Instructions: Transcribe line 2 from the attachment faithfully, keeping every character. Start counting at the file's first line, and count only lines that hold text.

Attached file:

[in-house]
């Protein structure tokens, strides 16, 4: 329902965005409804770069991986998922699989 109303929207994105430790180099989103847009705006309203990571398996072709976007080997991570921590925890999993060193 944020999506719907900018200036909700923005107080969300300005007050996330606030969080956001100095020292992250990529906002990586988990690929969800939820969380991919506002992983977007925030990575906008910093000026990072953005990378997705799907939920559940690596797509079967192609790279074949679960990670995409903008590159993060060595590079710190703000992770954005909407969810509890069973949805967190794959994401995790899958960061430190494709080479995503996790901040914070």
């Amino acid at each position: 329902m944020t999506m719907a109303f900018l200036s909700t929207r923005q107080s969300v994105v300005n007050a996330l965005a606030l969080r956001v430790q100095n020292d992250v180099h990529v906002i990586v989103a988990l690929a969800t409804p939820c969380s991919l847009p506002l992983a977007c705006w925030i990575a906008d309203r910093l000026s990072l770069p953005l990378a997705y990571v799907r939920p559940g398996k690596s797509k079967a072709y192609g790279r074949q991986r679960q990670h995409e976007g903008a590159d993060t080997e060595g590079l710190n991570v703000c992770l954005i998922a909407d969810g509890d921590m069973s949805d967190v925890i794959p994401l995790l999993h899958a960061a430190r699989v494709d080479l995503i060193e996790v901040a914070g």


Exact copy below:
């Protein structure tokens, strides 16, 4: 329902965005409804770069991986998922699989 109303929207994105430790180099989103847009705006309203990571398996072709976007080997991570921590925890999993060193 944020999506719907900018200036909700923005107080969300300005007050996330606030969080956001100095020292992250990529906002990586988990690929969800939820969380991919506002992983977007925030990575906008910093000026990072953005990378997705799907939920559940690596797509079967192609790279074949679960990670995409903008590159993060060595590079710190703000992770954005909407969810509890069973949805967190794959994401995790899958960061430190494709080479995503996790901040914070």